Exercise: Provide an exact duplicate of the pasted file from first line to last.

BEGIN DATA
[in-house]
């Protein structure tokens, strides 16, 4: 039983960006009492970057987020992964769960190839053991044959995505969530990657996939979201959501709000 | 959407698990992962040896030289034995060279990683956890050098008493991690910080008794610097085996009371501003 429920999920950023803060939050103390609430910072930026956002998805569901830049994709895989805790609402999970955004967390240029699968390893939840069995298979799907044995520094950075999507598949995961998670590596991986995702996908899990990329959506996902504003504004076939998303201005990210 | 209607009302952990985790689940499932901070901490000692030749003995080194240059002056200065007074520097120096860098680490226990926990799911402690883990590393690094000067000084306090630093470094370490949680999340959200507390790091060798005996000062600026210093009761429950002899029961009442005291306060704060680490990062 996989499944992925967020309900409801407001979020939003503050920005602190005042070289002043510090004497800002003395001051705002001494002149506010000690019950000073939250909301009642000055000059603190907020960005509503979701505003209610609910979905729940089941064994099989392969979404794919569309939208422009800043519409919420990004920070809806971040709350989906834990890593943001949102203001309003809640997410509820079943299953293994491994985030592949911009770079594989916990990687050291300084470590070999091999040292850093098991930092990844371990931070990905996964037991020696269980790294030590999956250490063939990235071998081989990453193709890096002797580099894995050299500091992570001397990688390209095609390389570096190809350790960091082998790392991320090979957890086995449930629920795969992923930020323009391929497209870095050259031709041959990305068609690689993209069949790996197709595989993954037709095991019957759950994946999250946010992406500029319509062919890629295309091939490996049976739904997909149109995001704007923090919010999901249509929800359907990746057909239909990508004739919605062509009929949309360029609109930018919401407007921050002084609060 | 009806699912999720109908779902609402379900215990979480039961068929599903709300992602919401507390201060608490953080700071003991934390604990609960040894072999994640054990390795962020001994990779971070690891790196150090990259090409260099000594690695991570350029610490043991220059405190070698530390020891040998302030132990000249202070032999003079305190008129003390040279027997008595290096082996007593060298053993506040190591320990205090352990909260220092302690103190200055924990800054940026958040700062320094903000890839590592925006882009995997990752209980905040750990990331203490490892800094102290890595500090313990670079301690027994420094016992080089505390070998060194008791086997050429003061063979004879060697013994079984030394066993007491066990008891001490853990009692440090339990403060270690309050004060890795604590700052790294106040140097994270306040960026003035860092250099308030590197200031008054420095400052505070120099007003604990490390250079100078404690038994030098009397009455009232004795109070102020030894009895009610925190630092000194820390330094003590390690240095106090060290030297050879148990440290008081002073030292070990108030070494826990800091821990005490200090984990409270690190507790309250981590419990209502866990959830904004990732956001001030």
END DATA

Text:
[in-house]
């Protein structure tokens, strides 16, 4: 039983960006009492970057987020992964769960190839053991044959995505969530990657996939979201959501709000 | 959407698990992962040896030289034995060279990683956890050098008493991690910080008794610097085996009371501003 429920999920950023803060939050103390609430910072930026956002998805569901830049994709895989805790609402999970955004967390240029699968390893939840069995298979799907044995520094950075999507598949995961998670590596991986995702996908899990990329959506996902504003504004076939998303201005990210 | 209607009302952990985790689940499932901070901490000692030749003995080194240059002056200065007074520097120096860098680490226990926990799911402690883990590393690094000067000084306090630093470094370490949680999340959200507390790091060798005996000062600026210093009761429950002899029961009442005291306060704060680490990062 996989499944992925967020309900409801407001979020939003503050920005602190005042070289002043510090004497800002003395001051705002001494002149506010000690019950000073939250909301009642000055000059603190907020960005509503979701505003209610609910979905729940089941064994099989392969979404794919569309939208422009800043519409919420990004920070809806971040709350989906834990890593943001949102203001309003809640997410509820079943299953293994491994985030592949911009770079594989916990990687050291300084470590070999091999040292850093098991930092990844371990931070990905996964037991020696269980790294030590999956250490063939990235071998081989990453193709890096002797580099894995050299500091992570001397990688390209095609390389570096190809350790960091082998790392991320090979957890086995449930629920795969992923930020323009391929497209870095050259031709041959990305068609690689993209069949790996197709595989993954037709095991019957759950994946999250946010992406500029319509062919890629295309091939490996049976739904997909149109995001704007923090919010999901249509929800359907990746057909239909990508004739919605062509009929949309360029609109930018919401407007921050002084609060 | 009806699912999720109908779902609402379900215990979480039961068929599903709300992602919401507390201060608490953080700071003991934390604990609960040894072999994640054990390795962020001994990779971070690891790196150090990259090409260099000594690695991570350029610490043991220059405190070698530390020891040998302030132990000249202070032999003079305190008129003390040279027997008595290096082996007593060298053993506040190591320990205090352990909260220092302690103190200055924990800054940026958040700062320094903000890839590592925006882009995997990752209980905040750990990331203490490892800094102290890595500090313990670079301690027994420094016992080089505390070998060194008791086997050429003061063979004879060697013994079984030394066993007491066990008891001490853990009692440090339990403060270690309050004060890795604590700052790294106040140097994270306040960026003035860092250099308030590197200031008054420095400052505070120099007003604990490390250079100078404690038994030098009397009455009232004795109070102020030894009895009610925190630092000194820390330094003590390690240095106090060290030297050879148990440290008081002073030292070990108030070494826990800091821990005490200090984990409270690190507790309250981590419990209502866990959830904004990732956001001030």